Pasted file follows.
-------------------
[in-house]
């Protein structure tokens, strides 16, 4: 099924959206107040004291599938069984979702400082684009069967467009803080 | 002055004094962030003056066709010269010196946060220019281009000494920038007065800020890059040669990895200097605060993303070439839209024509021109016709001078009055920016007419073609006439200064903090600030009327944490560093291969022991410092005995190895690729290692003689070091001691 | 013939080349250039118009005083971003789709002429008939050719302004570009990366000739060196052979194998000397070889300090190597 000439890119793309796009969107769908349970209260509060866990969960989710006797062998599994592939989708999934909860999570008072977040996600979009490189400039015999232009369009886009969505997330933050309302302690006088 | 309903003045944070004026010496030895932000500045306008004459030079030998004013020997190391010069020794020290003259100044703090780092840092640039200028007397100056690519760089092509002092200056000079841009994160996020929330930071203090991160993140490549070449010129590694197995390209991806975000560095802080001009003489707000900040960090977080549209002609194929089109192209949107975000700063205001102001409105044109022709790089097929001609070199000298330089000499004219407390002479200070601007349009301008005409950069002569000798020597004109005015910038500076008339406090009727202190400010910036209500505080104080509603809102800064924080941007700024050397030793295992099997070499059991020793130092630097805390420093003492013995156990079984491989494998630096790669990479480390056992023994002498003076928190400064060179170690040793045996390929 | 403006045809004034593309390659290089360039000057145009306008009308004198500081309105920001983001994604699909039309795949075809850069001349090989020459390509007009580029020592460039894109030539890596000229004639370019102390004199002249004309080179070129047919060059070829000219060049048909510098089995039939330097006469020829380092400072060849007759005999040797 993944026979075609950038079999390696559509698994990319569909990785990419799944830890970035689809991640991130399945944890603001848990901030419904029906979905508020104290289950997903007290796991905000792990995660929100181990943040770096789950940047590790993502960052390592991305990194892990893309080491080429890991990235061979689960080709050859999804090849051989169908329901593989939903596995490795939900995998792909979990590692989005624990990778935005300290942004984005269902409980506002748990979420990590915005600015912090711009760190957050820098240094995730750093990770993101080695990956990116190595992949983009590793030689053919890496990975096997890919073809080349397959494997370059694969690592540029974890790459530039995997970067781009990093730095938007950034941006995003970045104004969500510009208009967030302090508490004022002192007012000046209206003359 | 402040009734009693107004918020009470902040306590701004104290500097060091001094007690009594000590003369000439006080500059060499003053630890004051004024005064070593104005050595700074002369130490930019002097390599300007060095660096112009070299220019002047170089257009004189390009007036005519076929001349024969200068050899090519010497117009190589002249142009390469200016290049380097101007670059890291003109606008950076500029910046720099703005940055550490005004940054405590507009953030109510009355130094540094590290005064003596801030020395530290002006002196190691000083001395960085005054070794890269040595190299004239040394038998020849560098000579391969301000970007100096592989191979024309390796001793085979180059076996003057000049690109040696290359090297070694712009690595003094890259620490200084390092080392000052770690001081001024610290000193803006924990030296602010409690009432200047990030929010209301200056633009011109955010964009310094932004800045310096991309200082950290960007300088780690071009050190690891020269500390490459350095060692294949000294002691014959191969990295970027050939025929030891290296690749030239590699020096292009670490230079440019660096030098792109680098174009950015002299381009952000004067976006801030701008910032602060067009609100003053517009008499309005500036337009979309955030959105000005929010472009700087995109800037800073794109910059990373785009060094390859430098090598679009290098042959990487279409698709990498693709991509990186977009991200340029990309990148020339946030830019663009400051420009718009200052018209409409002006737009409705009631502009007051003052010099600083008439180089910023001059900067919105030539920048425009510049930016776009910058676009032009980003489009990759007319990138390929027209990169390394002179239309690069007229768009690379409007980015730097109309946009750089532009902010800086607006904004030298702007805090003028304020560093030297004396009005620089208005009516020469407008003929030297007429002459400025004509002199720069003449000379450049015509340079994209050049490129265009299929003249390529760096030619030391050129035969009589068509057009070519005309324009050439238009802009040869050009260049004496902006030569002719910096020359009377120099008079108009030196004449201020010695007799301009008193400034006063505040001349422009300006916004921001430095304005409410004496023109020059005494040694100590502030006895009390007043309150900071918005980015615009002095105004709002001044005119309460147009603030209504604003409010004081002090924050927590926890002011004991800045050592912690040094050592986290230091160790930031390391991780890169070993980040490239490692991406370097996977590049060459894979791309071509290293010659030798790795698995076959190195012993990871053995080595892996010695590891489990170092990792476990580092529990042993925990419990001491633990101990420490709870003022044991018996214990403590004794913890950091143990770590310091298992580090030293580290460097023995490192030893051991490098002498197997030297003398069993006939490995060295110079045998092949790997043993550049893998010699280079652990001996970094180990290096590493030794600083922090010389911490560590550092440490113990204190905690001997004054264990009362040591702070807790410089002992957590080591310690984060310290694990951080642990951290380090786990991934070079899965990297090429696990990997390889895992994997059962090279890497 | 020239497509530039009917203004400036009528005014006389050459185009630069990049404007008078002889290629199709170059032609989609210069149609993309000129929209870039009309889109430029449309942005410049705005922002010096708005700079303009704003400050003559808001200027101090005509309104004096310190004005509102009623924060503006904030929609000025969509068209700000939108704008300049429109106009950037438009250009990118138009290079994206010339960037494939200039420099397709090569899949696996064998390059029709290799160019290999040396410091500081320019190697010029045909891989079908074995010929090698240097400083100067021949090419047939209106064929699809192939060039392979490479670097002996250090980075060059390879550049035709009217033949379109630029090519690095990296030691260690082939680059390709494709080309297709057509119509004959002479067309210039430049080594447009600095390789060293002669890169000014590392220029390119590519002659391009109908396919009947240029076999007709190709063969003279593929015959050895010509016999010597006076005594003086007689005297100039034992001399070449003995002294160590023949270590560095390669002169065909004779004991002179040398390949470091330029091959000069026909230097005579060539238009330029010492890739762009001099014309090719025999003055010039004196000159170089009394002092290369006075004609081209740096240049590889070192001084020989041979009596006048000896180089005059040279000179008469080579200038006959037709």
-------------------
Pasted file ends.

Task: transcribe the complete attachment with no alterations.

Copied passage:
[in-house]
């Protein structure tokens, strides 16, 4: 099924959206107040004291599938069984979702400082684009069967467009803080 | 002055004094962030003056066709010269010196946060220019281009000494920038007065800020890059040669990895200097605060993303070439839209024509021109016709001078009055920016007419073609006439200064903090600030009327944490560093291969022991410092005995190895690729290692003689070091001691 | 013939080349250039118009005083971003789709002429008939050719302004570009990366000739060196052979194998000397070889300090190597 000439890119793309796009969107769908349970209260509060866990969960989710006797062998599994592939989708999934909860999570008072977040996600979009490189400039015999232009369009886009969505997330933050309302302690006088 | 309903003045944070004026010496030895932000500045306008004459030079030998004013020997190391010069020794020290003259100044703090780092840092640039200028007397100056690519760089092509002092200056000079841009994160996020929330930071203090991160993140490549070449010129590694197995390209991806975000560095802080001009003489707000900040960090977080549209002609194929089109192209949107975000700063205001102001409105044109022709790089097929001609070199000298330089000499004219407390002479200070601007349009301008005409950069002569000798020597004109005015910038500076008339406090009727202190400010910036209500505080104080509603809102800064924080941007700024050397030793295992099997070499059991020793130092630097805390420093003492013995156990079984491989494998630096790669990479480390056992023994002498003076928190400064060179170690040793045996390929 | 403006045809004034593309390659290089360039000057145009306008009308004198500081309105920001983001994604699909039309795949075809850069001349090989020459390509007009580029020592460039894109030539890596000229004639370019102390004199002249004309080179070129047919060059070829000219060049048909510098089995039939330097006469020829380092400072060849007759005999040797 993944026979075609950038079999390696559509698994990319569909990785990419799944830890970035689809991640991130399945944890603001848990901030419904029906979905508020104290289950997903007290796991905000792990995660929100181990943040770096789950940047590790993502960052390592991305990194892990893309080491080429890991990235061979689960080709050859999804090849051989169908329901593989939903596995490795939900995998792909979990590692989005624990990778935005300290942004984005269902409980506002748990979420990590915005600015912090711009760190957050820098240094995730750093990770993101080695990956990116190595992949983009590793030689053919890496990975096997890919073809080349397959494997370059694969690592540029974890790459530039995997970067781009990093730095938007950034941006995003970045104004969500510009208009967030302090508490004022002192007012000046209206003359 | 402040009734009693107004918020009470902040306590701004104290500097060091001094007690009594000590003369000439006080500059060499003053630890004051004024005064070593104005050595700074002369130490930019002097390599300007060095660096112009070299220019002047170089257009004189390009007036005519076929001349024969200068050899090519010497117009190589002249142009390469200016290049380097101007670059890291003109606008950076500029910046720099703005940055550490005004940054405590507009953030109510009355130094540094590290005064003596801030020395530290002006002196190691000083001395960085005054070794890269040595190299004239040394038998020849560098000579391969301000970007100096592989191979024309390796001793085979180059076996003057000049690109040696290359090297070694712009690595003094890259620490200084390092080392000052770690001081001024610290000193803006924990030296602010409690009432200047990030929010209301200056633009011109955010964009310094932004800045310096991309200082950290960007300088780690071009050190690891020269500390490459350095060692294949000294002691014959191969990295970027050939025929030891290296690749030239590699020096292009670490230079440019660096030098792109680098174009950015002299381009952000004067976006801030701008910032602060067009609100003053517009008499309005500036337009979309955030959105000005929010472009700087995109800037800073794109910059990373785009060094390859430098090598679009290098042959990487279409698709990498693709991509990186977009991200340029990309990148020339946030830019663009400051420009718009200052018209409409002006737009409705009631502009007051003052010099600083008439180089910023001059900067919105030539920048425009510049930016776009910058676009032009980003489009990759007319990138390929027209990169390394002179239309690069007229768009690379409007980015730097109309946009750089532009902010800086607006904004030298702007805090003028304020560093030297004396009005620089208005009516020469407008003929030297007429002459400025004509002199720069003449000379450049015509340079994209050049490129265009299929003249390529760096030619030391050129035969009589068509057009070519005309324009050439238009802009040869050009260049004496902006030569002719910096020359009377120099008079108009030196004449201020010695007799301009008193400034006063505040001349422009300006916004921001430095304005409410004496023109020059005494040694100590502030006895009390007043309150900071918005980015615009002095105004709002001044005119309460147009603030209504604003409010004081002090924050927590926890002011004991800045050592912690040094050592986290230091160790930031390391991780890169070993980040490239490692991406370097996977590049060459894979791309071509290293010659030798790795698995076959190195012993990871053995080595892996010695590891489990170092990792476990580092529990042993925990419990001491633990101990420490709870003022044991018996214990403590004794913890950091143990770590310091298992580090030293580290460097023995490192030893051991490098002498197997030297003398069993006939490995060295110079045998092949790997043993550049893998010699280079652990001996970094180990290096590493030794600083922090010389911490560590550092440490113990204190905690001997004054264990009362040591702070807790410089002992957590080591310690984060310290694990951080642990951290380090786990991934070079899965990297090429696990990997390889895992994997059962090279890497 | 020239497509530039009917203004400036009528005014006389050459185009630069990049404007008078002889290629199709170059032609989609210069149609993309000129929209870039009309889109430029449309942005410049705005922002010096708005700079303009704003400050003559808001200027101090005509309104004096310190004005509102009623924060503006904030929609000025969509068209700000939108704008300049429109106009950037438009250009990118138009290079994206010339960037494939200039420099397709090569899949696996064998390059029709290799160019290999040396410091500081320019190697010029045909891989079908074995010929090698240097400083100067021949090419047939209106064929699809192939060039392979490479670097002996250090980075060059390879550049035709009217033949379109630029090519690095990296030691260690082939680059390709494709080309297709057509119509004959002479067309210039430049080594447009600095390789060293002669890169000014590392220029390119590519002659391009109908396919009947240029076999007709190709063969003279593929015959050895010509016999010597006076005594003086007689005297100039034992001399070449003995002294160590023949270590560095390669002169065909004779004991002179040398390949470091330029091959000069026909230097005579060539238009330029010492890739762009001099014309090719025999003055010039004196000159170089009394002092290369006075004609081209740096240049590889070192001084020989041979009596006048000896180089005059040279000179008469080579200038006959037709």